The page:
Sportbike World banner

1 - 20 of 21 Posts

·
Registered
Joined
·
317 Posts
Discussion Starter #1
http://video.google.com/videoplay?docid=8526008006818943324 I saw this on another forum. Just wanted to know you guys think of rider's form/concentration or lack thereof ................................the caption below was attached to video.....................................

1. First off, this is a link to a video I made. I put it here in the hopes it would get more visibility.

There have been quite a few riders going down this season that we know personally and who we only know as screen names on this site.

So I put this video together and named it "Read The Signs"

These "signs" are not the only contributing factors to single bike accidents they are surely part.

These are the signs you get when you hop on the bike and you are feeling like you have to force the bike to do what you want. Your head just may not be in the right place to fully execute the bike through the corners at the rate of speed you want. Or you may be thinking of other things than the ride. Maybe you are too tired. Whatever the reason, "read" these signs and adjust your behavior accordingly. The signs will be there and most of us will notice them and will compensate the way we are riding. It is hard to do for some people sometimes if in a group. You may feel you have something to prove, but no one does. You will look really stupid when you are picking up your bike from off the ground or out of the ditch.

We all have to be humble when it comes to our abilities. You will always be faster than someone else, and there will always be someone faster than you.

Personally I think the only ones capable of forcing the bike to do what is needed regardless of ones current physical/mental state is the professionals. Even at that they can't do it 100%.

The following video is of a rider on this site who went down Memorial day. On a ride with our usual group of guys who also are on this site. The rider in question here is a very accomplished rider. Anyone who will follow him will usually comment on how smooth and precise this individual rides. He also has a habit of falling to the back of the group if he doesn't feel like his head is into the ride. This is one of the signs I speak of. For whatever reason on this day he failed to read the signs being presented to him. As you watch the video you will see them as well and ultimately this is what led to what you will see at the end of the clip. Our group wasn't going at a hair raising speed as you will see. However was still a spirited ride. This rider featured here could have made the turn(easily) however didn't. Mostly because it wasn't his day to ride the pace he chose to ride. While he is capable of the pace it just wasn't today. For whatever reason that was...he will only be the one who will truly know.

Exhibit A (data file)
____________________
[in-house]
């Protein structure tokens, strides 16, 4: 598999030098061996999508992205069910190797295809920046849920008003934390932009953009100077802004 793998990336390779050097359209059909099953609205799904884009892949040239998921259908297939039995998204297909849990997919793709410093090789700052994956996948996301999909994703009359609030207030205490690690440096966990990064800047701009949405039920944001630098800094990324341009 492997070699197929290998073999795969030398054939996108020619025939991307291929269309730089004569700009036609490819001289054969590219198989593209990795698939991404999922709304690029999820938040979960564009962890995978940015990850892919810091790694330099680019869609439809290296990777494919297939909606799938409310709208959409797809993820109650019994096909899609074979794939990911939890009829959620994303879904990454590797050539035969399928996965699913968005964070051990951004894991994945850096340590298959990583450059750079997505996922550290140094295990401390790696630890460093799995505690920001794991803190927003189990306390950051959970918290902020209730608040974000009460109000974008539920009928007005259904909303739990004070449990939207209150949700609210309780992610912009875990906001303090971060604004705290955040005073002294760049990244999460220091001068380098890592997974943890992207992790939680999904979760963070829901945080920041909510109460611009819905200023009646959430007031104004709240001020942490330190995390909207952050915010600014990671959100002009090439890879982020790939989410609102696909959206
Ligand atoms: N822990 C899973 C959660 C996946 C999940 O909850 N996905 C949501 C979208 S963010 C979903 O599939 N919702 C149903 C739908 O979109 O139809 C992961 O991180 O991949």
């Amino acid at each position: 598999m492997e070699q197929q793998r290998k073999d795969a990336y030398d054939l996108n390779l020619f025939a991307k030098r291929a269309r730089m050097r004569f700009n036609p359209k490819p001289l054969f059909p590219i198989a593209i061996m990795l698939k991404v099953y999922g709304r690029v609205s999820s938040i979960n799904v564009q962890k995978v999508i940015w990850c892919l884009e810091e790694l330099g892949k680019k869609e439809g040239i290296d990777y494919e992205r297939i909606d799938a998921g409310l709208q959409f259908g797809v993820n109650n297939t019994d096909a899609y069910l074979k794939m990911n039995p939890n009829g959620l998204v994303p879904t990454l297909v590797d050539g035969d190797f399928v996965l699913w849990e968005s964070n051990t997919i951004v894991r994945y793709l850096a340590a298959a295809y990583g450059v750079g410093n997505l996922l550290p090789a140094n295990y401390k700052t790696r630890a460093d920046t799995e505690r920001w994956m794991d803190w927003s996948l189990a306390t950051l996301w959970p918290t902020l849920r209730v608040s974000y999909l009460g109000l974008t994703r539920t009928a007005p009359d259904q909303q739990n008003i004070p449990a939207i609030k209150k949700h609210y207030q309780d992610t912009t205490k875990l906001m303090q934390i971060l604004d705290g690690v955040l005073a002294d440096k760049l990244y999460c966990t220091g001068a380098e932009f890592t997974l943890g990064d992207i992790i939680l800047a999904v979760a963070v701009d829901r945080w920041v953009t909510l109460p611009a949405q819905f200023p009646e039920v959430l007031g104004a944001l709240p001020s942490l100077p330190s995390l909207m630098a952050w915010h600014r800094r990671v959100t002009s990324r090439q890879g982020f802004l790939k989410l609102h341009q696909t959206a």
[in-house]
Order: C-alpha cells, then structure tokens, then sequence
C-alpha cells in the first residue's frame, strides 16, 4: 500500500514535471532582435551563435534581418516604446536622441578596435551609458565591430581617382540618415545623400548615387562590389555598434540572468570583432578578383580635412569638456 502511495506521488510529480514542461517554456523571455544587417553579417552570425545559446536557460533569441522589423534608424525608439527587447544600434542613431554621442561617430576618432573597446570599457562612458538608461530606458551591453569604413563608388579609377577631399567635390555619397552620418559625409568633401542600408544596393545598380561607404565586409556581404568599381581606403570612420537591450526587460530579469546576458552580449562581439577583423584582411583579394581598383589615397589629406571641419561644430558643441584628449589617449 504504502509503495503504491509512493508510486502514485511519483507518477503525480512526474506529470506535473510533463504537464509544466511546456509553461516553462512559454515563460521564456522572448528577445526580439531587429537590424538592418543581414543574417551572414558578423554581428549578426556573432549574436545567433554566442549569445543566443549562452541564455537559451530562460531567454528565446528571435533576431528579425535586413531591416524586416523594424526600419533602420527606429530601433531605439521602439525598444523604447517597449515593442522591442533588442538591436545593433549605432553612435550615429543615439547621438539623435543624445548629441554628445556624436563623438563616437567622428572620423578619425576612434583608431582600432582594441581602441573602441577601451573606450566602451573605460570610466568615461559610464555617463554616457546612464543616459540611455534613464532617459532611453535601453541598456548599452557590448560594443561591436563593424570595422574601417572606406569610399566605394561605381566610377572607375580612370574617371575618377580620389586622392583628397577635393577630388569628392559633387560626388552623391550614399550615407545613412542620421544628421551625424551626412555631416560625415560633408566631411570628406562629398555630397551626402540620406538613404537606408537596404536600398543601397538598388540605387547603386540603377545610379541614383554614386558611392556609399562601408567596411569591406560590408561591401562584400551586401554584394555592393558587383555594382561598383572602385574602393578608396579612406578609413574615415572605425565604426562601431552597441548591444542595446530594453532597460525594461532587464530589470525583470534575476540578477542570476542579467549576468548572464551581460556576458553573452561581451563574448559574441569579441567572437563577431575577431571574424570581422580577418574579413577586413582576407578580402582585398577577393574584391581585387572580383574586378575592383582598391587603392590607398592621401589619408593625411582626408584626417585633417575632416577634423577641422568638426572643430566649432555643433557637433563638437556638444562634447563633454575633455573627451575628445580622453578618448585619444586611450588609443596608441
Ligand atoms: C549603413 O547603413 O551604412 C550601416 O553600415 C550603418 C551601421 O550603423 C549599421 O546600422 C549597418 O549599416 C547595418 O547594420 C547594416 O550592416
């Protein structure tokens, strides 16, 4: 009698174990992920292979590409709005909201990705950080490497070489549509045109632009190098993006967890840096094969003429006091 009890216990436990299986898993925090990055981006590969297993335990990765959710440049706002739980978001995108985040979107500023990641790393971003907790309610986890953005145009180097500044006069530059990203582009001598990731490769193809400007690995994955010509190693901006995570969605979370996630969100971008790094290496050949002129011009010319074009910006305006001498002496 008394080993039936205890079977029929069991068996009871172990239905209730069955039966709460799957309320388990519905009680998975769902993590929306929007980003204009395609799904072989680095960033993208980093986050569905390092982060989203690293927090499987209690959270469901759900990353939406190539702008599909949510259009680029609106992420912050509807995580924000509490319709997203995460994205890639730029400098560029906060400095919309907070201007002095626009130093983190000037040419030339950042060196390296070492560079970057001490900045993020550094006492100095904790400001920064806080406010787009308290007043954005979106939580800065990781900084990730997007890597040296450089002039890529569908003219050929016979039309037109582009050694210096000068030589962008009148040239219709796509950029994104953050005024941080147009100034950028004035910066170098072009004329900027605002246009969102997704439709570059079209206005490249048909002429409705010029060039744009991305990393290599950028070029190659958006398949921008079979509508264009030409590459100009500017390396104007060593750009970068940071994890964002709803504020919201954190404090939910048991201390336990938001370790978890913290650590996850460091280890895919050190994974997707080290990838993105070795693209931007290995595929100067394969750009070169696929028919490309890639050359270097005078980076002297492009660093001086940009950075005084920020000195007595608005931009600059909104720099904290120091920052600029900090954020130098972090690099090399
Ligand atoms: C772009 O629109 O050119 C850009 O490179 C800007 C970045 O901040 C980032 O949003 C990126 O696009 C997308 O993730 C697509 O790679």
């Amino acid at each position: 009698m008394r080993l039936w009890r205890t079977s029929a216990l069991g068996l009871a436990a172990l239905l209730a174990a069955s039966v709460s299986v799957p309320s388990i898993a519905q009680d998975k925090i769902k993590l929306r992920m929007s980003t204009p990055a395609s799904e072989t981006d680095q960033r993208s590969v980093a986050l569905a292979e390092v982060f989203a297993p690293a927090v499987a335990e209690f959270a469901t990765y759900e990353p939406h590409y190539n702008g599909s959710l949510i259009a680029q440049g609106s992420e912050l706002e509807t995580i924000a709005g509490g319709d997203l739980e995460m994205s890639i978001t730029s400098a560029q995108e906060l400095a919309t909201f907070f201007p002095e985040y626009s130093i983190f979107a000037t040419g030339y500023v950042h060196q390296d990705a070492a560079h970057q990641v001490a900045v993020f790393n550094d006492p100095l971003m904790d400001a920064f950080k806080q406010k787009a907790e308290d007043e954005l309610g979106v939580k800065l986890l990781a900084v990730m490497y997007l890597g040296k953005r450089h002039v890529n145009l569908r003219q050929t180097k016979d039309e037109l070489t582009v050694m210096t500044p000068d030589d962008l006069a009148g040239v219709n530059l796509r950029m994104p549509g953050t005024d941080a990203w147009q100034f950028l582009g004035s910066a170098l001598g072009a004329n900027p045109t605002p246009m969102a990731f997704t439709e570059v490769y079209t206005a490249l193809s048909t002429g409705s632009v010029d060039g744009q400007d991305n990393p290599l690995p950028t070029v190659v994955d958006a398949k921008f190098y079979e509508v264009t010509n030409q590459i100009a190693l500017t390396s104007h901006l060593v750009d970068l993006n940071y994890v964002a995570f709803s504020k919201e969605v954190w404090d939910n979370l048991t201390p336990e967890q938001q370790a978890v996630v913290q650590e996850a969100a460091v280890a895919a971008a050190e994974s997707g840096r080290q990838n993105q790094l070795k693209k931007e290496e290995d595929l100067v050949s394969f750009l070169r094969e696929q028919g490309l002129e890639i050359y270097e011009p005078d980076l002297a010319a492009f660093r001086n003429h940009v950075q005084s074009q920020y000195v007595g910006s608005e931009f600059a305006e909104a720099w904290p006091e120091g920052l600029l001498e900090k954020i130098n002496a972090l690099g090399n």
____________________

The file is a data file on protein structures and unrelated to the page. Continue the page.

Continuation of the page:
I submit this to remind those that are experienced and may forget that we aren't invincible, "I know I think I am at times" and to the new riders here who have the new experience of owning and riding a bike. From beginner to experienced we all will continue to learn from our experiences and mistakes.__________________
 

·
Registered
Joined
·
271 Posts
sixer said:
...He also has a habit of falling to the back of the group if he doesn't feel like his head is into the ride. This is one of the signs I speak of.
The thought had just gone through my head that "this guy is all over the place and keeps blowing his lines" when *bloop*, off the side he went. I've had days like that when, for whatever reason, I just wasn't into the ride that day, and I've turned around and headed home.

It sucks, but sure beats the hell out of the alternative. His accident could have been far worse and is a sobering reminder of what can happen when we don't have our heads in the game.
 

·
Registered
Joined
·
6,400 Posts
Sixer who felt said rider was "---rider in question here is a very accomplished rider.---" ??? Not in my books for like hapster he was all over the lane, often wheels on the wrong side of the lane & often to close to the shoulder line where he finally pranged the bike, plus going into the bends to fast & gearing down part way through the bends or easing off the throttle & then opening it up a bit.

Had he been spotted by the RCMP he would have been stopped & give a Dangerous Driving ticket which means immediate confiscation of his bike to go in whatever compound they are using, in the clanger for a good part of the day with finger printing & mug shots. Then up to him to get a lawyer to have him out later in said day. In most cases the rider ends up loosing (I know for I was nailed with the same---but not wondering all over the road to even being on the wrong lane) it will be a heavy find of over $500.00 & six months or more in confiscation of his license. They will also look at previous records & could make it heavier fine & longer time without a DL.
 

·
Registered
Joined
·
2,904 Posts
I agree with smitty. He maybe a good and safe rider, but in that video he doesn't seem to show it in the turns. He's leaning too early in some turns, breaking halfway in the turns, and not accelerating into the turn. He's also leaning way to far over when the bike isn't even leaning.